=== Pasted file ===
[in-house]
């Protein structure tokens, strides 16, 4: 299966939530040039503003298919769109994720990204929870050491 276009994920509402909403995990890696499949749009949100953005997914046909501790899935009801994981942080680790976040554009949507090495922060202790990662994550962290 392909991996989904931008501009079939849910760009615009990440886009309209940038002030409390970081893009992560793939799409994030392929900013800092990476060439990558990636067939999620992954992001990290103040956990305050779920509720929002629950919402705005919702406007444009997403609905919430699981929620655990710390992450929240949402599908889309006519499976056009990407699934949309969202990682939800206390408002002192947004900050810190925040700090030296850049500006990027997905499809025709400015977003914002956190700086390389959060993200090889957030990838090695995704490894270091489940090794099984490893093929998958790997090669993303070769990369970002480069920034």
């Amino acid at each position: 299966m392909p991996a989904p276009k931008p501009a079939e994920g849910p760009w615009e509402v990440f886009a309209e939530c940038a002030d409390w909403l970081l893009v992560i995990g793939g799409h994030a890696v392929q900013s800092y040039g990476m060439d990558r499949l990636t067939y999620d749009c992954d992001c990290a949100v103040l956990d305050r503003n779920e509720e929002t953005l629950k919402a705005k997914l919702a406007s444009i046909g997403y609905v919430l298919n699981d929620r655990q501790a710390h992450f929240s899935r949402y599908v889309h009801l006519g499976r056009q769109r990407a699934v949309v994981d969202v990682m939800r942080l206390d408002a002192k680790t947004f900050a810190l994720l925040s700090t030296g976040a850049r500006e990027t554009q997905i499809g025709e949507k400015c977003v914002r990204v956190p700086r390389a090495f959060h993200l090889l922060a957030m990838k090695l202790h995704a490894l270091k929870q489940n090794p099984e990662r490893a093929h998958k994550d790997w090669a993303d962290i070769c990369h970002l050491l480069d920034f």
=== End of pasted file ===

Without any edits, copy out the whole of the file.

[in-house]
């Protein structure tokens, strides 16, 4: 299966939530040039503003298919769109994720990204929870050491 276009994920509402909403995990890696499949749009949100953005997914046909501790899935009801994981942080680790976040554009949507090495922060202790990662994550962290 392909991996989904931008501009079939849910760009615009990440886009309209940038002030409390970081893009992560793939799409994030392929900013800092990476060439990558990636067939999620992954992001990290103040956990305050779920509720929002629950919402705005919702406007444009997403609905919430699981929620655990710390992450929240949402599908889309006519499976056009990407699934949309969202990682939800206390408002002192947004900050810190925040700090030296850049500006990027997905499809025709400015977003914002956190700086390389959060993200090889957030990838090695995704490894270091489940090794099984490893093929998958790997090669993303070769990369970002480069920034």
């Amino acid at each position: 299966m392909p991996a989904p276009k931008p501009a079939e994920g849910p760009w615009e509402v990440f886009a309209e939530c940038a002030d409390w909403l970081l893009v992560i995990g793939g799409h994030a890696v392929q900013s800092y040039g990476m060439d990558r499949l990636t067939y999620d749009c992954d992001c990290a949100v103040l956990d305050r503003n779920e509720e929002t953005l629950k919402a705005k997914l919702a406007s444009i046909g997403y609905v919430l298919n699981d929620r655990q501790a710390h992450f929240s899935r949402y599908v889309h009801l006519g499976r056009q769109r990407a699934v949309v994981d969202v990682m939800r942080l206390d408002a002192k680790t947004f900050a810190l994720l925040s700090t030296g976040a850049r500006e990027t554009q997905i499809g025709e949507k400015c977003v914002r990204v956190p700086r390389a090495f959060h993200l090889l922060a957030m990838k090695l202790h995704a490894l270091k929870q489940n090794p099984e990662r490893a093929h998958k994550d790997w090669a993303d962290i070769c990369h970002l050491l480069d920034f």